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Panel Weighs Overhaul Of NSF's Grant System

An agency report suggests merit review revisions that would simplify proposals, extend grant duration, and give staff more autonomy WASHINGTON--A report of an in-house panel that examined peer review at the National Science Foundation proposes drastic remedies for what it says is an overburdened and inefficient system of selecting and awarding grants. Its recommendations--longer-term grants, more autonomy for program officers and less reliance on outside reviewers, fewer categories of grants,

Jeffrey Mervis
An agency report suggests merit review revisions that would simplify proposals, extend grant duration, and give staff more autonomy
WASHINGTON--A report of an in-house panel that examined peer review at the National Science Foundation proposes drastic remedies for what it says is an overburdened and inefficient system of selecting and awarding grants. Its recommendations--longer-term grants, more autonomy for program officers and less reliance on outside reviewers, fewer categories of grants, and shorter and simpler proposals--would have to be approved by Walter Massey, President Bush's nominee to be NSF director, assuming he is confirmed by the United States Senate. In the meantime, some early reaction from the scientific community has been positive.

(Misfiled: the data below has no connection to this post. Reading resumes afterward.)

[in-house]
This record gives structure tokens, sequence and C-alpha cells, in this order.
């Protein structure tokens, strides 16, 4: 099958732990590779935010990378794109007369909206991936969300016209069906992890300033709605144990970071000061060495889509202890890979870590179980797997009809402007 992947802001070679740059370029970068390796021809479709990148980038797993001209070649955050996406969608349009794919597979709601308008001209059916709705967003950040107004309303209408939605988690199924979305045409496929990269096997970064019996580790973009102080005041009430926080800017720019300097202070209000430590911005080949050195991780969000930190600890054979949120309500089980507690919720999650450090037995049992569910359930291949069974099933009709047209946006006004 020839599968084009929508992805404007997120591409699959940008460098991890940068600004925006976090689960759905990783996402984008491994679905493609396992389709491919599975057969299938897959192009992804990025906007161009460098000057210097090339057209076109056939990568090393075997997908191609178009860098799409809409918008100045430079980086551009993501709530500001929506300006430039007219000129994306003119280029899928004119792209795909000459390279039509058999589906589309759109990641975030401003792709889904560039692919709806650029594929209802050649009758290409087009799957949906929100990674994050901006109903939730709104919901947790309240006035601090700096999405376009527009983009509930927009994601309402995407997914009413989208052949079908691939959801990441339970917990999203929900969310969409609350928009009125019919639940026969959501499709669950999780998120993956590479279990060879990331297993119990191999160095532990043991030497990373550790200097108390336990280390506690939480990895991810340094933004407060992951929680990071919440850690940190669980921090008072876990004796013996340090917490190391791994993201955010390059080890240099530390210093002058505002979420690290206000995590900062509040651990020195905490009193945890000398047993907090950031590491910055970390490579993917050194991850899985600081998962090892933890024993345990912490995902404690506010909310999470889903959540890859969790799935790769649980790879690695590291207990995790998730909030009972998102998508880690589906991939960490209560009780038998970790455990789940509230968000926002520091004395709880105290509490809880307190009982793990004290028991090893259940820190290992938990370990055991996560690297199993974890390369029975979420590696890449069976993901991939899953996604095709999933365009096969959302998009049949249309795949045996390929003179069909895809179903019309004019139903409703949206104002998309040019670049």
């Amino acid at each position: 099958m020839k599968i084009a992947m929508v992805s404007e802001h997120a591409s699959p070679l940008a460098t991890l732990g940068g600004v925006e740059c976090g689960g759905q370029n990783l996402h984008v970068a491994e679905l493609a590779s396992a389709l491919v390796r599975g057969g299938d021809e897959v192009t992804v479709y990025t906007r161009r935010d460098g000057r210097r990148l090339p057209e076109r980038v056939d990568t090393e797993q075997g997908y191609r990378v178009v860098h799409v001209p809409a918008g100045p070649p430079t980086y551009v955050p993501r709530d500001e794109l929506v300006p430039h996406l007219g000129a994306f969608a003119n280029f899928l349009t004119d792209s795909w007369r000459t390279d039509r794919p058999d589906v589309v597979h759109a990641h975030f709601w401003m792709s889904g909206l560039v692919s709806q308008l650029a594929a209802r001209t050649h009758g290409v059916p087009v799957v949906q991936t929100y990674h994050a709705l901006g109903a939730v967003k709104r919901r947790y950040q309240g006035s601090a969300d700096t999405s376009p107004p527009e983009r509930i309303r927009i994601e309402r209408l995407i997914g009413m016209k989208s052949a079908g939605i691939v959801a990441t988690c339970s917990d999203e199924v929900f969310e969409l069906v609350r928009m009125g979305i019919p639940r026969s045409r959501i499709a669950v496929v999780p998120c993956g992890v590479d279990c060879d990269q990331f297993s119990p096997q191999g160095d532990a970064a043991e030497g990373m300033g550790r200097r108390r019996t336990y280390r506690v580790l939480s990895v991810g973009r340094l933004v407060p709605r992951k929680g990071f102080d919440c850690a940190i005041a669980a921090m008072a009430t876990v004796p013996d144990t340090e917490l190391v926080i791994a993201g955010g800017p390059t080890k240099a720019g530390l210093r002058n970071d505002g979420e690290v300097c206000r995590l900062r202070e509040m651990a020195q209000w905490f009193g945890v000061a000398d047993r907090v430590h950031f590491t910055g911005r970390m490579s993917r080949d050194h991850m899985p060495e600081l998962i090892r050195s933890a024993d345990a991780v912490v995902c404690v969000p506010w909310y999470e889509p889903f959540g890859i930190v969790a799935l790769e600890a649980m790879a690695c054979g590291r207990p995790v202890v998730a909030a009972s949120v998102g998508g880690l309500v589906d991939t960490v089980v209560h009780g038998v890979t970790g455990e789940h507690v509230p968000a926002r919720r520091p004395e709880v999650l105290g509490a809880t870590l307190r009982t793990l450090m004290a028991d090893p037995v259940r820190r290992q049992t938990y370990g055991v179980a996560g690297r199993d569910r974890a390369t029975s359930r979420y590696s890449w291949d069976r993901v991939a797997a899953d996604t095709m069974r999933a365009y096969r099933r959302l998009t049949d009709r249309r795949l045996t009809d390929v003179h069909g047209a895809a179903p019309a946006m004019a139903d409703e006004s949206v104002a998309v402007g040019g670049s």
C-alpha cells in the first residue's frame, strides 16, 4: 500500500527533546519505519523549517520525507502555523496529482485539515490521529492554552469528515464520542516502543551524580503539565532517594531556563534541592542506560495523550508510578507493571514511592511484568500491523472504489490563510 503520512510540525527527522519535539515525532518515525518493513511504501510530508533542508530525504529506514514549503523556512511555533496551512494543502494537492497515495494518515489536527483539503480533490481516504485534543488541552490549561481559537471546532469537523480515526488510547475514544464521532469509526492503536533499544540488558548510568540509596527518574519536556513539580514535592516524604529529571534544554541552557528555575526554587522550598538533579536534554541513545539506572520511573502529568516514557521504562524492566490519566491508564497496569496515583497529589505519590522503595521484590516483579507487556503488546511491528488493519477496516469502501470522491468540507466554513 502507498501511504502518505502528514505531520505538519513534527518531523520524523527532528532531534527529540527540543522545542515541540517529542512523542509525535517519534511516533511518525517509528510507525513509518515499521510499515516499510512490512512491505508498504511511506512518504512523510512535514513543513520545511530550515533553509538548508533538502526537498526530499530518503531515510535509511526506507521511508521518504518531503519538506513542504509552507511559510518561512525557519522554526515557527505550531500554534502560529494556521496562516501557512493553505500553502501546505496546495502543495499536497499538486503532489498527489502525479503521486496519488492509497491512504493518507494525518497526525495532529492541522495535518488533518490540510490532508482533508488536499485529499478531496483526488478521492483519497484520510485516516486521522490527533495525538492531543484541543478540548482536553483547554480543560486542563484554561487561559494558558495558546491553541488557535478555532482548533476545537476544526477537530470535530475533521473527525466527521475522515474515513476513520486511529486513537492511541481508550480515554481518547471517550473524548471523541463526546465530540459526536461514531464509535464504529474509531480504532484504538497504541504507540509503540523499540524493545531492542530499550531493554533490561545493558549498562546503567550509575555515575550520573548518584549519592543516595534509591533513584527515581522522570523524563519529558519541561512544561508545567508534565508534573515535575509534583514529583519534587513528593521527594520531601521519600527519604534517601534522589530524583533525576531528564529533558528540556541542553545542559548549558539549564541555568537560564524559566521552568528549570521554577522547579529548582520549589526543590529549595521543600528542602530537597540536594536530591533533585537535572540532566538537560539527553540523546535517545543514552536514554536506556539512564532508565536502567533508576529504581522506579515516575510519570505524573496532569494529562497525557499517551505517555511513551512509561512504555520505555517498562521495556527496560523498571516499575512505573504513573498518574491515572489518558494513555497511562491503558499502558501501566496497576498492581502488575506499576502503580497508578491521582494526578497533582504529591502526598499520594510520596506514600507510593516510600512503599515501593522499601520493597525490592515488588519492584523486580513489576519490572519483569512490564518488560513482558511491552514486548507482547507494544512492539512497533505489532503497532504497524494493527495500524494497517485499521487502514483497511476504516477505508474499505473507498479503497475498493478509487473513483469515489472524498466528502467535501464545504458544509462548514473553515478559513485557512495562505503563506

For Tulane University physicist John Perdew, the panel's suggestions would mean good riddance to what he believes is now a lottery among highly qualified proposals. For population biologist Robert Wyatt of the University of Georgia, they would mean a...

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